Magazine

Hansen Natural


Health nuts know Hansen Natural Corp. (HANS) as a maker of wholesome beverages such as preservative-free natural sodas and low-carb peach smoothies. But these days Hansen is blowing through beverage aisles with an entirely different product. Hansen's Monster Energy drinks offer giant doses of caffeine and sugar in big black cans adorned with neon-colored claw marks. The scary packaging, plus a bevy of extreme-sports sponsorships, positions Monster as an edgy alternative to Red Bull in the fast-growing, $2 billion a year energy-drink market. Monster's slogan: ``Unleash the beast.''

EARNINGS

$20.4

million

SALES

$180.3

million

RANKING

#26

LOCATION

Corona, Calif.

WHAT'S HOT

An energy drink called Monster that's flying off the shelves. Its sales rose 162% last year.

Monster has certainly energized Hansen. The company has seen its sales more than double since it introduced the brand in April, 2002. Last year, Hansen earned $20 million on sales of $180 million, up from just $3 million of profits on sales of $80 million in 2001. Sales nearly doubled, while profits quadrupled, in this year's first quarter. Those results helped Hansen earn the No. 26 spot on BusinessWeek's annual ranking of Hot Growth Companies.

Hansen owes its transformation to two South African businessmen, Rodney C. Sacks, 55, the company's chairman and chief executive, and Hilton H. Schlosberg, 51, president and chief financial officer. After raising $6 million from family and friends, the pair bought control of a publicly traded shell company in 1990 and began searching for a business to buy. Through an investment banker, they learned of Hansen, a maker of natural sodas and juices, which dates back to one founded by Hubert Hansen in 1935. In 1992, Sacks and Schlosberg paid $14.5 million for the company, which was doing about $17 million a year in sales.

MONSTER HIT

The business chugged along, producing decent if unspectacular growth, with products such as fruit-flavored ice teas. ``There wasn't a real point of difference,'' Sacks admits. Then the pair decided to take on Red Bull, which they had observed starting up in Europe. In 1997, the same year Red Bull was launched in the U.S., Hansen's Energy hit shelves. The drink was carbonated, slightly citrusy, and heavy on the sugar and caffeine. But unlike Red Bull -- which sampled its product aggressively at sporting events and on campuses -- Hansen's Energy failed to strike a chord with core energy-drink consumers, such as college kids, truck drivers, and action sports fans.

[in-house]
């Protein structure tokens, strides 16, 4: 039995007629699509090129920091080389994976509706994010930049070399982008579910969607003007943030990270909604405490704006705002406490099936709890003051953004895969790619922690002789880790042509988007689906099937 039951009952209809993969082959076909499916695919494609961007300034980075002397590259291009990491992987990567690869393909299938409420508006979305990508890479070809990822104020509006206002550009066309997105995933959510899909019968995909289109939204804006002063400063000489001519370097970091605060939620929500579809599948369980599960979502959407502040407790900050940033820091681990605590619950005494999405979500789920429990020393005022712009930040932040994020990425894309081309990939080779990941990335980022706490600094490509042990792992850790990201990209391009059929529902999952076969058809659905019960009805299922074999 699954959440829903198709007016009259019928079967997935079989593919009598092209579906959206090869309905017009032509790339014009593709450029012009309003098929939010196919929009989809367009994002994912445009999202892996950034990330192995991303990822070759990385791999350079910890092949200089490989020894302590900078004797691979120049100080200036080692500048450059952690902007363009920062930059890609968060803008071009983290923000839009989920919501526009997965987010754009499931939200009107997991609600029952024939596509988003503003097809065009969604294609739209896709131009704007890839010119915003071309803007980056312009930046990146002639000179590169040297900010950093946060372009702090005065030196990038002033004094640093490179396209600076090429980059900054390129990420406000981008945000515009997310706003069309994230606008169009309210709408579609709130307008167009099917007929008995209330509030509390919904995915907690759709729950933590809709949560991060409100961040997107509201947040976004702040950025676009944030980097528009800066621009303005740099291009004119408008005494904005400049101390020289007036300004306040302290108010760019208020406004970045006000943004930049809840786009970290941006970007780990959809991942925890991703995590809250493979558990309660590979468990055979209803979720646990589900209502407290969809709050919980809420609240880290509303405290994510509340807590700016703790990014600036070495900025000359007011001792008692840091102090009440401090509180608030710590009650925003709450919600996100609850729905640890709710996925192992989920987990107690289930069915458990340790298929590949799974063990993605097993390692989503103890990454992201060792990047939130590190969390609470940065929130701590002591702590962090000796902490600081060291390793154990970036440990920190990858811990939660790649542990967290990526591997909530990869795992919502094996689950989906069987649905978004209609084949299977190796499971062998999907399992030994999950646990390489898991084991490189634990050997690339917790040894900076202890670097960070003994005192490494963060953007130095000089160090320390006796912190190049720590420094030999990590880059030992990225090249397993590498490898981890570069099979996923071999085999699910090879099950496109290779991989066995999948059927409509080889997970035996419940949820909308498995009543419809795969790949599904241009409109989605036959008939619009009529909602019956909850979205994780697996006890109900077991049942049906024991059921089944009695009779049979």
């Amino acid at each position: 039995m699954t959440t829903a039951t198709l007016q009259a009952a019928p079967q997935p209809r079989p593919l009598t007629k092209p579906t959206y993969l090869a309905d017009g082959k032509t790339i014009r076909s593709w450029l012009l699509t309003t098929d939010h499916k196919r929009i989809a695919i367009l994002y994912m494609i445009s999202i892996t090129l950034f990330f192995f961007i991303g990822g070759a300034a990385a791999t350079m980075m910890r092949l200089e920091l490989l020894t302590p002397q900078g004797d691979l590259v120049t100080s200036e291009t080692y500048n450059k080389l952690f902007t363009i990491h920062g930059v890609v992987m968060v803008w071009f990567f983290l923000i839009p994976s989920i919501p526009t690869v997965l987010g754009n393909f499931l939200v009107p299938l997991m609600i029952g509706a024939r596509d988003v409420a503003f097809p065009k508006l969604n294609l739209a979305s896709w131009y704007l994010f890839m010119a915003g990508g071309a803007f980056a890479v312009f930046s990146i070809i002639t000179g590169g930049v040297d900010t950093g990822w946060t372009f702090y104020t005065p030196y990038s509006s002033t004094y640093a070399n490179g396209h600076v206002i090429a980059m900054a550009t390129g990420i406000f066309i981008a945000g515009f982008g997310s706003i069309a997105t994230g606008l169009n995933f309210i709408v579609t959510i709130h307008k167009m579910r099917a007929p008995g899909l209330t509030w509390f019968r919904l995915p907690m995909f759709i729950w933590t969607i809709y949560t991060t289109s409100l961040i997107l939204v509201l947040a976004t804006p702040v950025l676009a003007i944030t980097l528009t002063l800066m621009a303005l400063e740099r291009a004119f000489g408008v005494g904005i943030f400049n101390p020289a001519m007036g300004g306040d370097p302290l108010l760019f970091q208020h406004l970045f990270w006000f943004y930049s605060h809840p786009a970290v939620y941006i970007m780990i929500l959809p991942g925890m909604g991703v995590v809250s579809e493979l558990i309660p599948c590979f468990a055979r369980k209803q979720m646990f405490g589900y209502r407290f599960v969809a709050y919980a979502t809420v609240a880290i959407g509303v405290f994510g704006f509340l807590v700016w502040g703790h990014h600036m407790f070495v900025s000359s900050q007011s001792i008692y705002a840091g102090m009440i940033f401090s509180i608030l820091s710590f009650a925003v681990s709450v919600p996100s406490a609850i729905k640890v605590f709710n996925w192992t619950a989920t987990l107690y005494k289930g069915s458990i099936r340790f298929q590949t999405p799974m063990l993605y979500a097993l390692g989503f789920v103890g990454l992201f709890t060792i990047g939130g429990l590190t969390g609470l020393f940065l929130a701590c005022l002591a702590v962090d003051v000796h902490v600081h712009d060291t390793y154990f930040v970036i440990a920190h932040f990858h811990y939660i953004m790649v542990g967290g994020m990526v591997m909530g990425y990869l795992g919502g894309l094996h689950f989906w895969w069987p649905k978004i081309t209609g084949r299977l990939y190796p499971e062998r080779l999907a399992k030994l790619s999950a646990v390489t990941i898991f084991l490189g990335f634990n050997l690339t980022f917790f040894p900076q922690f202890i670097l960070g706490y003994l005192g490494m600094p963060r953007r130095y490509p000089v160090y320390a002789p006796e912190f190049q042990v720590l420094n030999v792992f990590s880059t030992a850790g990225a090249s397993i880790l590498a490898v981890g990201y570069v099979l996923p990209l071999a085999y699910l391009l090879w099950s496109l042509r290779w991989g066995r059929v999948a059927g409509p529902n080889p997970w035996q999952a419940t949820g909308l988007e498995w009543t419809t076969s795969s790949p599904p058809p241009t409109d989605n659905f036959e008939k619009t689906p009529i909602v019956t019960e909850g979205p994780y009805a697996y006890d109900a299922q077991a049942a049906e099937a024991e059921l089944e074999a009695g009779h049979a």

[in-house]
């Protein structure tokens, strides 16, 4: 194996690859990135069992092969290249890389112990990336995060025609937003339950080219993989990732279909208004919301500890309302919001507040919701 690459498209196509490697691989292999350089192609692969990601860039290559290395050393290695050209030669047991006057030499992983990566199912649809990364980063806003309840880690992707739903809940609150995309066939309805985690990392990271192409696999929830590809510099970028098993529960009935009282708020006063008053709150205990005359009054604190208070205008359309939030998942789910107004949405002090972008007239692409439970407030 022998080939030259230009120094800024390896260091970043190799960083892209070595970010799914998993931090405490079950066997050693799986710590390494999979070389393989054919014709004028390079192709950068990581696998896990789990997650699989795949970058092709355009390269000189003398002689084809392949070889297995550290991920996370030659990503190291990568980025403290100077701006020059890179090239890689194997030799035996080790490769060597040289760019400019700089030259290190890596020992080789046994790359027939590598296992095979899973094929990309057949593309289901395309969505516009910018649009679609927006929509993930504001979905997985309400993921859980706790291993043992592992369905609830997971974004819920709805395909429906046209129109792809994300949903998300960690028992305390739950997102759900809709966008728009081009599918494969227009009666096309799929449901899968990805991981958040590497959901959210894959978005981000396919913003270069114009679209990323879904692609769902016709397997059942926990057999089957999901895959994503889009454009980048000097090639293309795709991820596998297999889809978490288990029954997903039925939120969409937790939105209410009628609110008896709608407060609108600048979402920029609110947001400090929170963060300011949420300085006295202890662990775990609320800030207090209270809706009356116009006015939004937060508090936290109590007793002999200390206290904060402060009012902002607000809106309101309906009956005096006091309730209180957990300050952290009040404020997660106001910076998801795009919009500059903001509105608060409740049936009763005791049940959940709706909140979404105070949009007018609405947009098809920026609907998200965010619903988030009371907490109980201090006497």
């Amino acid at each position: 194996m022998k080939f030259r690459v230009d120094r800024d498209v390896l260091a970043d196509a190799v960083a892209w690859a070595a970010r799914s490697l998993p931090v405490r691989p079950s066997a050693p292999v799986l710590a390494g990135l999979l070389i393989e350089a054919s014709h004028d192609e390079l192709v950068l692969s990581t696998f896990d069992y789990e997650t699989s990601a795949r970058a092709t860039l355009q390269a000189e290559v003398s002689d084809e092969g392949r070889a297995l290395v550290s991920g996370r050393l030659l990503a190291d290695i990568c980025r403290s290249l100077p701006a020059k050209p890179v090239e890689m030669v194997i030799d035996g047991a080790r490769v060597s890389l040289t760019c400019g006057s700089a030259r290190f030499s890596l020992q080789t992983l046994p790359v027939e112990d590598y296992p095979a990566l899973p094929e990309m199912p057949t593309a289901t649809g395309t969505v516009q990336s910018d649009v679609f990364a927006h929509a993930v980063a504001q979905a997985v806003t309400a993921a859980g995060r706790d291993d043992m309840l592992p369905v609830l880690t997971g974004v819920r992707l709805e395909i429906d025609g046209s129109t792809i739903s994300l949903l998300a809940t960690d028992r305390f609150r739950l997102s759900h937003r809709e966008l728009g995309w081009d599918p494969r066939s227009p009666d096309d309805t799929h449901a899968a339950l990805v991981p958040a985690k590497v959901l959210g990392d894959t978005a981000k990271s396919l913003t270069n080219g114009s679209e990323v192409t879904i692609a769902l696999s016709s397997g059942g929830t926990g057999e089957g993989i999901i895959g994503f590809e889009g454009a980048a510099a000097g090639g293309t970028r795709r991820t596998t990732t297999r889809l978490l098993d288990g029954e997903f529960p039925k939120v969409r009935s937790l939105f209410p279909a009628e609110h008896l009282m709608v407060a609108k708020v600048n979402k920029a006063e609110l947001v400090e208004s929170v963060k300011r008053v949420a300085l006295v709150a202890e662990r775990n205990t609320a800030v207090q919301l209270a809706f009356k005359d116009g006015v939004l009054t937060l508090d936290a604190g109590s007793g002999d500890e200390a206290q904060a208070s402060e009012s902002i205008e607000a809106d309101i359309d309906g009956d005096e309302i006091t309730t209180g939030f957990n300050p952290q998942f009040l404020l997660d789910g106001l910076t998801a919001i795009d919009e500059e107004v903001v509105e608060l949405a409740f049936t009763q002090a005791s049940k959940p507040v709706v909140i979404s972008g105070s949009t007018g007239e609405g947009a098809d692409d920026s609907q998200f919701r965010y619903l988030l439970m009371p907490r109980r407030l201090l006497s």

So Sacks and Schlosberg went back to the drawing board, mixing up a new beverage with even higher levels of sugar and caffeine. They launched the product under the new Monster label and packaged it in 16-ounce cans -- twice the size of Red Bull. By selling the concoction to local beverage distributors at costs comparable to Red Bull, they ensured that consumers would pay roughly the same price (about $1.99 a can) but get double the volume.

Hansen has jolted the Monster brand with a dose of guerrilla marketing. Teams of Monster ``ambassadors'' give out samples of the product at concerts, beach parties, and other events. The company also sponsors motocross, surfing, and skateboarding competitions. Hansen representatives in black Monster vans supplement the company's network of 300 independent distributors by assembling store displays and restocking specially designed racks in convenience store coolers. ``A lot of companies say they will do that; [Hansen] really delivers,'' says Daniel R. Perry, senior vice-president of All-American Bottling Corp., a Monster distributor based in Oklahoma City.

Hansen now owns an 18% share of the energy-drink category, according to the trade publication Beverage Digest. While Red Bull remains the leader with nearly half of the market, Hansen's energy-drink sales increased 162% last year -- more than three times Red Bull's growth rate. ``A small subset of consumers is going wild over these drinks,'' says Beverage Digest editor and publisher John Sicher. ``Hansen is really riding a tiger.''

CROWDED SHELVES

It's a jungle out there, though. Coca-Cola Co. (KO) is promoting its new Full Throttle energy drink. PepsiCo Inc. (PFE) is marketing energy drinks under its SoBe and Mountain Dew brands. And independent entrepreneurs have elbowed their way in with products such as Rockstar and FUZE Mega Energy. ``Every month we pick up a new product or two,'' says George Kalil, who runs an independent bottling company in Tucson.

Sacks estimates that the energy-drink category is growing 50% a year and that there's room in the market for everybody. ``These are the new soft drinks of the world,'' he declares. Sacks and Schlosberg are fending off the attack by diversifying. They've launched Joker, an energy drink sold exclusively in Circle K convenience stores, and Rumba, a caffeine-laced juice drink designed to be a morning pick-me-up. And they introduced Monster Assault, which comes in a black-and-gray camouflage can that says ``Declare war on the ordinary!'' It's a slogan that could describe the juiced-up strategy of this formerly sleepy beverage player. By Christopher Palmeri in Corona, Calif.


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